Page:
An interesting article by Dunning, a columnist for the magazine Scientific American, reads more like an infomercial for Trader Joe’s than exposing any new salient facts about farming types, economics and health implications regarding organic produce. I would suggest that organic practices remains an evolving subject with many facets for further development.
Dunning cites National Review as a source. National Review also published articles debunking climate change and supporting hydraulic fracturing to maintain US energy security. I’d be more receptive to an article like this if it examined economics/disadvantages/etc of locally-grown produce over heavily subsidized industrialized practices such as these by Lobley (2009), Bolwig(2009), and/or McFadden (2013).
The fact that a substantial part of the US population suffers from overconsumptive diseases such as obesity, diabetes, or cancer, and the US food distribution scheme was developed to produce cheap/plentiful, mass marketed and heavily subsidized calories begs the question whether / which types of food production are sustainable or contributes to long term food/energy security. Further, 2/3 of the US food production is either wasted or used for animal production complicates the issues as well.
Despite the fact that organic farming had been practiced for the last 6 millenia, a multitude of factors contribute to the growth of organic farming & sales (vs conventional factory farming) in the US; namely mass marketing, rising incomes, relative prices/sales to commercially grown products, environmental consciousness & xogenous (ie, food scares, GMO) shocks. Likewise, several longterm studies (Pimentel et al, 2005; others) examined how economics, soil health, environmental consequences and sustainability of organically-raised crops compared with conventionally-raised crops. National Geographic ran an article about a decade or so ago looking at organic vs conventional farming in Wisconsin and indicated that organic farming there was more cost effective and environmentally sustainable practice in the long run.
To be fair, Science produced an article indicating that organic wheat had little additional nutrional value over conventionally-raised wheat. Maybe with the rise in gluten-intolerance in the US, this finding isn’t a big deal. However, Chassy’s study compared organic and conventional produce nutrient components, finding significantly higher nutrient levels in organic produce compared to conventionally-grown identical varieties.
Many supporters of conventionally raised/organic food skeptics appear to stress that conventional produce is exactly the same as organic produce. This is interesting since Monsanto has been on a three+ decade long legal crusade to firewall their GMO-crops/patented stocks from competition while stressing their uniqueness versus non GMO crops, including organic ones. The fact that Monsanto (among others) are currently developing 2nd generation GMOs to produce enhanced nutrients perhaps indicates a realization that 1st generation GMOs lacked many key nutritional metrics currently found in products grown under more natural, organic conditions. Some feel that Monsanto’s endgame is to gain control over the planet’s food production & supply. Organic farming practices and local economic/ecological benefits would appear to be striking an interesting, proactive contrast to those of large scale, market driven food production.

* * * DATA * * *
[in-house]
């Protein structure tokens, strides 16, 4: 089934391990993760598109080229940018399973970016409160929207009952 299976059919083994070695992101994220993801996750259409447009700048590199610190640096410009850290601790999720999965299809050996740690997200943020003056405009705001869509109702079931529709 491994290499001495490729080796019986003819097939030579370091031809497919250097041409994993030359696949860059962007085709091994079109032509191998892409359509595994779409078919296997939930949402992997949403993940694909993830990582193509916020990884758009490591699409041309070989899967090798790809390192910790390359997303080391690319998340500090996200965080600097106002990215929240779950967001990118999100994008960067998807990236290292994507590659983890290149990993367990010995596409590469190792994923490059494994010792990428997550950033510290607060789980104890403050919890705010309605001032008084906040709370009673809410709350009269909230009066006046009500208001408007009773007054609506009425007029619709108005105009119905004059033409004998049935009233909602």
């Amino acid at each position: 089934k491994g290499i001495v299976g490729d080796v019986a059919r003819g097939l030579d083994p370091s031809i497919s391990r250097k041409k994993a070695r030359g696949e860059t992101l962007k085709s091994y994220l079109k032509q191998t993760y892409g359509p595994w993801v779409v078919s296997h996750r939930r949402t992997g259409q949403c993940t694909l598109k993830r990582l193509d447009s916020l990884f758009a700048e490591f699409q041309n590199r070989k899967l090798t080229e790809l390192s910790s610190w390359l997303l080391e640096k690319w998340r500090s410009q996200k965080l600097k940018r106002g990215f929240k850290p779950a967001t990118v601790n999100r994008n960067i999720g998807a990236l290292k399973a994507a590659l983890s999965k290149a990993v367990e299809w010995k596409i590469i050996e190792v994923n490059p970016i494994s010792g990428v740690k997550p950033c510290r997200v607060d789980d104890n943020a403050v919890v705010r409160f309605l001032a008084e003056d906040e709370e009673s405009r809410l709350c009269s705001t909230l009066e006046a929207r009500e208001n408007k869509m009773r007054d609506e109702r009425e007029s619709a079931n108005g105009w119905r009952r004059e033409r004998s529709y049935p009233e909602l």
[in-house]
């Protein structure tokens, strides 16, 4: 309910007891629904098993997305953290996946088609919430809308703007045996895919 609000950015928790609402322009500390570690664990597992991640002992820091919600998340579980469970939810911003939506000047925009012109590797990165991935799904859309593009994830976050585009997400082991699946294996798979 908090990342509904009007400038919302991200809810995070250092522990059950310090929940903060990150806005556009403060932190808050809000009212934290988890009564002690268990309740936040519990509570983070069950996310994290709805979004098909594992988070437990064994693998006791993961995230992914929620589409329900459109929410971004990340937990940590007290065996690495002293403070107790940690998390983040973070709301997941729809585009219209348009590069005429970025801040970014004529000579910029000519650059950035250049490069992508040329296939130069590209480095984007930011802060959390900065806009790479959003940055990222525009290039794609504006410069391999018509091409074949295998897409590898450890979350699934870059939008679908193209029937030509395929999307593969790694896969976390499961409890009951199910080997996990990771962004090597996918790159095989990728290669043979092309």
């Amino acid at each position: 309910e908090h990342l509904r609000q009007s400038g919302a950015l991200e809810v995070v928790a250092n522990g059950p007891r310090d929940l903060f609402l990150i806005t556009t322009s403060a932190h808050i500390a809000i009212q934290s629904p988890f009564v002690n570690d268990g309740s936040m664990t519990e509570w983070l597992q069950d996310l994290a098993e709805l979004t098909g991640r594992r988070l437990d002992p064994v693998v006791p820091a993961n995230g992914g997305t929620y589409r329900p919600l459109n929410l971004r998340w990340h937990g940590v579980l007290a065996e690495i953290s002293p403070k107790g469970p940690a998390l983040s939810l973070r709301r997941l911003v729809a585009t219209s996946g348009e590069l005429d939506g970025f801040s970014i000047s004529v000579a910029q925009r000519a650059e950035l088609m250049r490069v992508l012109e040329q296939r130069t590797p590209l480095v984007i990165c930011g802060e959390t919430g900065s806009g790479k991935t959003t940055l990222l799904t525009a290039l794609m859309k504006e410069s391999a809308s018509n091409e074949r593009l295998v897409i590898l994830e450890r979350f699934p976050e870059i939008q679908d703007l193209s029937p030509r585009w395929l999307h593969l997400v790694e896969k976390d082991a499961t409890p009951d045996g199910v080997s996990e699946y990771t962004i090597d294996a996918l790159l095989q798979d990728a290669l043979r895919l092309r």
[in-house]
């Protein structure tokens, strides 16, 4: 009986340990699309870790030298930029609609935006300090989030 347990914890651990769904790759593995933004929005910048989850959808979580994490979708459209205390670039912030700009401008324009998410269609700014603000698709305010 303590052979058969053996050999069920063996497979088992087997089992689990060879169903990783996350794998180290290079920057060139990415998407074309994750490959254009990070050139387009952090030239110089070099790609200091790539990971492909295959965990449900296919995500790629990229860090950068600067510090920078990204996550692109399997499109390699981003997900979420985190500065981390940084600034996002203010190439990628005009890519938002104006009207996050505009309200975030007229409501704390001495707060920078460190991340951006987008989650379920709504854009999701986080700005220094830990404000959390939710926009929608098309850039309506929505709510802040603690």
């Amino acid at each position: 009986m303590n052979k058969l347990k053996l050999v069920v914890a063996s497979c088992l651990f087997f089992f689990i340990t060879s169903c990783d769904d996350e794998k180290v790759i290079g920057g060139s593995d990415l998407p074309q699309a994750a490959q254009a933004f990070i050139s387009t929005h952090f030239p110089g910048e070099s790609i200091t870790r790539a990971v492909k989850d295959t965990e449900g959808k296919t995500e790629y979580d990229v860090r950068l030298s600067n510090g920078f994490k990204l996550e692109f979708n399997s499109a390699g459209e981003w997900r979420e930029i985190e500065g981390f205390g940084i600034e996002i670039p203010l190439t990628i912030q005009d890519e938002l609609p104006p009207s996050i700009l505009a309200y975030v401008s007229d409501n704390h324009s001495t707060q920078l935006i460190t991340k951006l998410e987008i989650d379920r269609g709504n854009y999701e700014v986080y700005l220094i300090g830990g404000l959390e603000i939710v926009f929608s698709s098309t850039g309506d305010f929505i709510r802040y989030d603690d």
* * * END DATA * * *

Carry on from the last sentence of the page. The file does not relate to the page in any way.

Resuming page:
Sources: Seeds of Destruction by Engdahl;
The World According to Monsanto by Robin;
Stolen Harvest by Shiva;
Uncertain Peril by Cummings.
Consumers are increasingly turning to organic foods as a response to GMO (genetically modified) foods. Although Dunning’s claims that 2 E coli outbreak incidents in 2006 were linked to organic produce is true, the vast majority of food borne illnesses over the last 30 years were linked/associated with conventionally raised meat/produce and/or restaurants which served meat or produce raised conventionally. Since conventional and organic produce can be grown with manure, it would appear that careful handling / washing of produce before consumption would be advised.
With regard to Dunning’s claim of organic farmers and their pesticide use, fewer than 10% use botanical insecticides and often complement with other pest control strategies. Finally, the United Nations Environmental Programme (UNEP) and the United Nations Conference on Trade and Development (UNCTAD) stated that “organic agriculture can be more conducive to food security in Africa than most conventional production systems. They suggested that this agricultural process would more likely be sustainable in the long-term” by producing “yields that more than doubled where organic, or near-organic practices had been used”, and that soil fertility and drought resistance improved.